Thursday, April 03, 2014

My favourite TV show: The Office

For those of us who were teenagers when Ricky Gervais' sitcom arrived, The Office was more than just a great comedy – David Brent and his colleagues formed the basis for the way we relate to each other
By Edward Tew
1 April 2014
The Office is a television programme that people actually take with them when they go on holiday. It's true. Not only have I come across – and watched – The Office box set on a coach in Thailand, I've also seen it played by young-ish travellers in a restaurant in India and at a hostel in continental Europe. It's the next item on a traveller's list behind those musky blue towels and eight unopened packets of condoms because, well, there is no more ubiquitous piece of popular culture than a BBC2 mockumentary about a provincial paper merchant. In the 1960s, it would have been a ragged copy of Catch-22.
For people old enough to have worked in an office when the first episode aired in the summer of 2001, The Office is simply a very funny and influential sitcom. For people like me, who were only just teenagers, it's a lot more than that. When you grow up with something you love it starts to rub off on you. You can hear it in the way people speak. The intonations, the one word sentences and phrases like "big time". Obviously people said "big time" before Ricky Gervais but now everyone says it likeGervais. It's that mock-boastful way you sometimes hear when people start discussing plans for a night out.
I really started to notice the impact The Office was having on popular culture around five years after it came out. I was at university and Brentlemania was in full swing. In those first few weeks in halls, it became the common ground over which nervous friendships were forged and, ironically, any awkward silences – there were many – were filled with quotes from the show and a surprising number of references to Winnersh and Yately. One afternoon, God help us, we thought it might be a good idea to film a recreation of the opening scene from the second series, when they sing the Muppets' Mahna Mahna song. We really were that coolio. But perhaps what was most surprising was that a comedy set in the average workplace appealed so much to us – people too young to have spent much time in one. It proved good comedy is universal and eternal.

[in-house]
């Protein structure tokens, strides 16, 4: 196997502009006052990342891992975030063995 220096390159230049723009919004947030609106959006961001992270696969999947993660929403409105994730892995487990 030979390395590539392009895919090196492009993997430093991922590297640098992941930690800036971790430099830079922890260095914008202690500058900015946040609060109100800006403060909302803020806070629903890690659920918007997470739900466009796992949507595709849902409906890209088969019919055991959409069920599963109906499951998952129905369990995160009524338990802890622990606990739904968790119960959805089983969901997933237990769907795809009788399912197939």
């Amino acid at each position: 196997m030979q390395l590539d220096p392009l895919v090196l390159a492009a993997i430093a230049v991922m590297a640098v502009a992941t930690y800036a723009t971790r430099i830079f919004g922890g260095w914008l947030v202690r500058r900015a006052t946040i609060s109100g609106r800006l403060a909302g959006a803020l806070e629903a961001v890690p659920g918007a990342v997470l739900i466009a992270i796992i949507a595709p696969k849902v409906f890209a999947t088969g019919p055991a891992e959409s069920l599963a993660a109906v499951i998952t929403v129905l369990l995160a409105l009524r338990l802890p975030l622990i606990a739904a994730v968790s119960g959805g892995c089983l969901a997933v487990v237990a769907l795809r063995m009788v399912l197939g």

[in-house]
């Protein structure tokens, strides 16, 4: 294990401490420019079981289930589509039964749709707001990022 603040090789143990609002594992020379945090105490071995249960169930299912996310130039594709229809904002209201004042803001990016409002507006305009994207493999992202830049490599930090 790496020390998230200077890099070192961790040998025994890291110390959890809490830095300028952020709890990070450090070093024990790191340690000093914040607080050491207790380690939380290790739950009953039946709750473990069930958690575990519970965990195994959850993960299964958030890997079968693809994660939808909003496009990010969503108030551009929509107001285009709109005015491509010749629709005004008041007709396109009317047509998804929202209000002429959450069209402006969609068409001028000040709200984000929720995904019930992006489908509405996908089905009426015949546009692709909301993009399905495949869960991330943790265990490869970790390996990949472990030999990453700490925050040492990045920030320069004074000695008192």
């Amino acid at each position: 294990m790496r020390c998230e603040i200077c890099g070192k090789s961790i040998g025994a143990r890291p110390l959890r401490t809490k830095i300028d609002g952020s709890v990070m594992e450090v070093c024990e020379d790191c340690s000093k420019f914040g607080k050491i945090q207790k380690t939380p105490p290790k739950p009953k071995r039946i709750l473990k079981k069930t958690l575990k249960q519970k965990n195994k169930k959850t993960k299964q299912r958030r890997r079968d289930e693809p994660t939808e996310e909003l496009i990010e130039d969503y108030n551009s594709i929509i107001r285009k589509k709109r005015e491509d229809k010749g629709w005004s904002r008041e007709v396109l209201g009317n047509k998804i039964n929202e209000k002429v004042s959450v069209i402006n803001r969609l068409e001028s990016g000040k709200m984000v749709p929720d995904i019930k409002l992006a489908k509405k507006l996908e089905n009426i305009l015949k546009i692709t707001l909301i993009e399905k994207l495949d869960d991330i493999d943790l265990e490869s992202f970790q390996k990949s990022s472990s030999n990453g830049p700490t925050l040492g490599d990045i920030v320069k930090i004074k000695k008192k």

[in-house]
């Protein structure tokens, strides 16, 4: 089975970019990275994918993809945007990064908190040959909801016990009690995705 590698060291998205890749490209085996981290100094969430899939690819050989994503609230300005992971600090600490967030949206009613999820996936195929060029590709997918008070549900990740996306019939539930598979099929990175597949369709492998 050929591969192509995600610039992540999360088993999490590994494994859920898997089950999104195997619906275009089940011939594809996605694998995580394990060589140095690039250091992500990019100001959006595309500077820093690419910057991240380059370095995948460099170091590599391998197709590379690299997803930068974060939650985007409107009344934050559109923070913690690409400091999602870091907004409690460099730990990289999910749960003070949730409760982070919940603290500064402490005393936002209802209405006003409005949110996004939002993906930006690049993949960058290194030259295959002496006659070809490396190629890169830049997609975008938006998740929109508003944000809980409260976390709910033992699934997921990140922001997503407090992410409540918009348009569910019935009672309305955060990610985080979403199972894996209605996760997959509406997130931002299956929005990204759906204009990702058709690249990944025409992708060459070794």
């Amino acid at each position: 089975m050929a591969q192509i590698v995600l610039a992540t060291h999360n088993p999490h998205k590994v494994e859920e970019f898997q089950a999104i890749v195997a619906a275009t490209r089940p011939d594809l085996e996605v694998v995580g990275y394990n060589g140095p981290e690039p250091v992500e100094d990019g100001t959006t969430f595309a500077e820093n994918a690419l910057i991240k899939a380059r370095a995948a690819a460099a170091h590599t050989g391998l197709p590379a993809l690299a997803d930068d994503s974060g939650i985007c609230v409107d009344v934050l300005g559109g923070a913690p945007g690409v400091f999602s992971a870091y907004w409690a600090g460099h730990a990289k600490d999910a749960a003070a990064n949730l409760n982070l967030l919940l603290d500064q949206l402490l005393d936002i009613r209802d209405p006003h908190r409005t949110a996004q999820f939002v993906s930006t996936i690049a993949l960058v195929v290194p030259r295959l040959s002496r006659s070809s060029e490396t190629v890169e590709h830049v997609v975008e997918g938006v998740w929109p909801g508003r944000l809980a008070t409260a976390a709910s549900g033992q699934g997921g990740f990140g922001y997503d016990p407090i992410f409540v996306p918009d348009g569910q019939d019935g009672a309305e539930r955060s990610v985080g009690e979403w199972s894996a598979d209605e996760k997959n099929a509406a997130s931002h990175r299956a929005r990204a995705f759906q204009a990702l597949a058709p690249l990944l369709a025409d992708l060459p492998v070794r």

For me, the thing that really makes The Office so great is its subtlety. The characters themselves – bar Tim – aren't even particularly funny; what's funny is their fumbling, berkish slog through mundane life. Real people don't look like the cast of Friends and neither did anyone in The Office. Real people say the wrong thing, boast and pretend to be a little cooler than they really are. And so David Brent wasn't a freak, just an exaggerated version of us – albeit with slightly better dance moves.
But the real heart of the series – and the reason why I think it remains such a treasured programme around the world – is, of course, Dawn and Tim. Their relationship, constrained as it is by a documentary camera, became almost Austenesque in its heightened frustrations, every glance significant and every touch a moment of real intimacy. By the end, when they finally kiss for the first time, The Office became a sitcom that could bring you to tears.
It just feels more fully formed than many other similarly treasured sitcoms like Fawlty Towers or Yes, Minister because it has more heart. In The Office the tragic clown does get a reprieve. In the final episode, after hours of relentless humiliations, Brent finally stands up to his big enemy, Chris Finch, and tells him to f-off. And the shiver that runs down your spine as he says it reminds of just how much you like and relate to the annoying little man with the rubbish goatee – in a way that you never could with Basil Fawlty or Jim Hacker. In what was virtually the final shot of the series – when they take a last group photo – the laugh that Brent finally manages to elicit is an exquisite release. Years of sadness vanish in one moment of real laughter.
The Office didn't invent the comedy of awkwardness or realism but it finessed and polished it into something approaching high art. And, like high art, it will age well. Brent elucidating on the myriad qualities of Ian Botham – or Beefy – will always be funny. I think when Gervais andStephen Merchant sat down in a broom cupboard at the BBC all those years ago, they might have grazed genius – big time.

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